Veterans Day 2023

This is the day we honor all who served regardless of the branch of the military. Originally known as Armistice Day, it was a day to recognize the end of the Great War aka World War I and those who fought in it. The armistice signed by the Allies and Germany ceased hostilities on the Western Front on November 11 at 11am.

It was renamed Veterans Day in 1947 to recognize all veterans and not just those from the First World War. It became a holiday in 1954 after President Eisenhower signed the bill designating it as such.

I want to thank all those who served regardless of their age, gender, or branch of service.

And At The Eleventh Hour The Guns Fell Silent

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H. G. Wells called the Great War or World War I the “war to end all wars.” We know that was a mythical false hope. Indeed, it can be rightly said that the Treaty of Versailles created the conditions that led, in no small part, to World War II.

The Armistice that ended the fighting on the Western Front went into effect at 11 am Paris Time on November 11, 1918. At that time, fighting was to cease. However, as I noted in a post a few years ago, fighting continued and men still died right up to until that time. Private Henry Gunther of Baltimore continued fighting to the end and was killed at 10:59 am as he charged a German machine gun nest. He was officially the last Allied soldier to die in combat.

Thus, this recording released by the Imperial War Museum in London is all the more eloquent as it begins with artillery fire and ends with the sound of birds singing. It comes from a recording made in the American sector near the River Moselle just before and after the eleventh hour.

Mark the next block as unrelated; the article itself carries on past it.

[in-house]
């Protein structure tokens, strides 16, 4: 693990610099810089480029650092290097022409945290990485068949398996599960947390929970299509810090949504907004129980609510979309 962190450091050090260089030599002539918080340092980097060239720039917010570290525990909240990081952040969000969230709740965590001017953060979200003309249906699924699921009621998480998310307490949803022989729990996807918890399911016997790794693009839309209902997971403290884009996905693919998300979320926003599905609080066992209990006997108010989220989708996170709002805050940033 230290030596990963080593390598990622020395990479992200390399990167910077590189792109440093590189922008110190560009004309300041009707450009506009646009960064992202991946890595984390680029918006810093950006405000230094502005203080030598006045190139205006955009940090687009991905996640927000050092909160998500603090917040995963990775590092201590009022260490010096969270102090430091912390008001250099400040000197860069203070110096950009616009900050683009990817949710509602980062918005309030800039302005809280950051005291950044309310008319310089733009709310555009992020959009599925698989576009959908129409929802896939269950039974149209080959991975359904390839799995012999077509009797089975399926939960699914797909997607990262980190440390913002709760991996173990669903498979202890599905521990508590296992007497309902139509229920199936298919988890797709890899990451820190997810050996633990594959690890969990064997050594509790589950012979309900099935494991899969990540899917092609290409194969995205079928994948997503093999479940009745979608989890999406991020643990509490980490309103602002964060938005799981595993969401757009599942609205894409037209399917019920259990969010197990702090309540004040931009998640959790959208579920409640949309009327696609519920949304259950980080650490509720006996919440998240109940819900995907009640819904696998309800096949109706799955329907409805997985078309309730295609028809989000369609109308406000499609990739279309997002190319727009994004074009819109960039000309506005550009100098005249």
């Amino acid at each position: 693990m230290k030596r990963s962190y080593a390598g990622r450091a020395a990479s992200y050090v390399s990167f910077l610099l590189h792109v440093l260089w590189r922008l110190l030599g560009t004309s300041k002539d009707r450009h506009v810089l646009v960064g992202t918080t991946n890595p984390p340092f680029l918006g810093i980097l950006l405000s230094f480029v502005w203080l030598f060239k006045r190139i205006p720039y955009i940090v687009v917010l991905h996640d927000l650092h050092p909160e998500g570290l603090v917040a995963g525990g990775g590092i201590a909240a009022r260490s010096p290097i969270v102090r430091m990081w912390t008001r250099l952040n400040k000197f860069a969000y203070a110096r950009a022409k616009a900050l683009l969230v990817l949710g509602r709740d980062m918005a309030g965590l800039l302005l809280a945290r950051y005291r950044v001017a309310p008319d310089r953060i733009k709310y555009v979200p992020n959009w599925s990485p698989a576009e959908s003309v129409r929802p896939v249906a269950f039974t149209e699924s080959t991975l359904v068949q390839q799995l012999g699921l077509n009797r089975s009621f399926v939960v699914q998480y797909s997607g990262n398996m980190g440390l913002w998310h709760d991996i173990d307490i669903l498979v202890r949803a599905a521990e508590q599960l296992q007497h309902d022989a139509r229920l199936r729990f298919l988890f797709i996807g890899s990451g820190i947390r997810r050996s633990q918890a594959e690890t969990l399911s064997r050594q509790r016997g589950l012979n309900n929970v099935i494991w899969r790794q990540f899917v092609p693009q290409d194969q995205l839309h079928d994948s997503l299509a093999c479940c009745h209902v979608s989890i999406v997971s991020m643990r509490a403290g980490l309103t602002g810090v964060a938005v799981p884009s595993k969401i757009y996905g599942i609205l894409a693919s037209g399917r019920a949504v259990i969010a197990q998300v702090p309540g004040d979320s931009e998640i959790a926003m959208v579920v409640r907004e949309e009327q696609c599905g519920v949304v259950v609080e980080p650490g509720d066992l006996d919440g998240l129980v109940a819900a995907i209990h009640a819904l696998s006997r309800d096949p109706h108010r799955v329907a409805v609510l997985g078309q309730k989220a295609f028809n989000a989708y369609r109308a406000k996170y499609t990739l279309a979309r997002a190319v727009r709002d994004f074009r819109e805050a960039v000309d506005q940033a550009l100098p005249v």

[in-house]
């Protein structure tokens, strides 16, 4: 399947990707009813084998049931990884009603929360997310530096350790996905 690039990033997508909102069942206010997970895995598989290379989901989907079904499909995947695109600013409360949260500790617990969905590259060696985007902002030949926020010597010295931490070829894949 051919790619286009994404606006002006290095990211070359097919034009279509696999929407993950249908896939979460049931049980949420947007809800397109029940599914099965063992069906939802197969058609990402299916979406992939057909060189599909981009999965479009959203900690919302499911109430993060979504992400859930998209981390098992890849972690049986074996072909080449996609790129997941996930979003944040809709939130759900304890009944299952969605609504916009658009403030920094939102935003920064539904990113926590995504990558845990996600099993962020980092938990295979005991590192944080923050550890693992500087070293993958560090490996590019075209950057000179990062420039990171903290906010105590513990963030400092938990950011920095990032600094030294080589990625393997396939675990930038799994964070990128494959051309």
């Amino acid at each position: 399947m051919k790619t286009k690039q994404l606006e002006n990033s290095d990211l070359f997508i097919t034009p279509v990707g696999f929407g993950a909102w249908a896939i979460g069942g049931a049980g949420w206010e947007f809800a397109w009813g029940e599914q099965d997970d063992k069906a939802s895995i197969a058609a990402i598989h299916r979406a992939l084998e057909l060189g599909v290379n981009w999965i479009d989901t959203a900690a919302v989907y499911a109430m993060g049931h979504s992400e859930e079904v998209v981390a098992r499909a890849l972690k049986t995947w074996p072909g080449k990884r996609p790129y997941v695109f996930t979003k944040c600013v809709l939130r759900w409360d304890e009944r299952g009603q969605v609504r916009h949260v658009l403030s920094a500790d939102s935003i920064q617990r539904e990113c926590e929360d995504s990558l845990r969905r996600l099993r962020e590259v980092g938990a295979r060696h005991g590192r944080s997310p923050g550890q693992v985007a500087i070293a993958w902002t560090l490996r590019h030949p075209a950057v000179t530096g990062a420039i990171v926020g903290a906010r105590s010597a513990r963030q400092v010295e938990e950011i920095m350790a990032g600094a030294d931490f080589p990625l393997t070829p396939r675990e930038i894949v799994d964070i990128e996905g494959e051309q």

So on this Veterans Day, the 100th anniversary of the Armistice ending fighting in World War I, let us remember all those living and dead who served in our country’s armed services.

At The Eleventh Hour

Today, November 11th is Veterans Day. It is a day in which we honor all of veterans. To which I would like to offer my sincere thanks to all who have served in our armed forces.

However, this post will be about an earlier time. Before 1954, November 11th was known as Armistice Day. It commemorated the armistice which ordered the cessation of hostilities and ended World War I. The telegram below shows the orders received by Allied units on the Western Front.

Found on Tumblr

Thus, at “eleventh hour of the eleventh day of the eleventh month” of 1918, the war ended.

You would think that with the cessation of hostilities scheduled for 11 am that most soldiers and most units would do everything in their power to avoid any contact with the opposing forces. You would be wrong. There was still fighting that November morning and men still died.

The last British soldier to die was George Edwin Ellison who was shot while on patrol in Mons, Belgium at 9:30 am. He is buried near Mons and his grave faces that of John Parr who was the first British soldier killed in 1914.

At 10:45 am on the November day, Augustin Trébuchon became the last French soldier to die. Because the French were embarrassed for having sent soldiers into battle without knowledge that the Armistice would begin that morning, they listed the date of death as November 10th. This was corrected in 1998.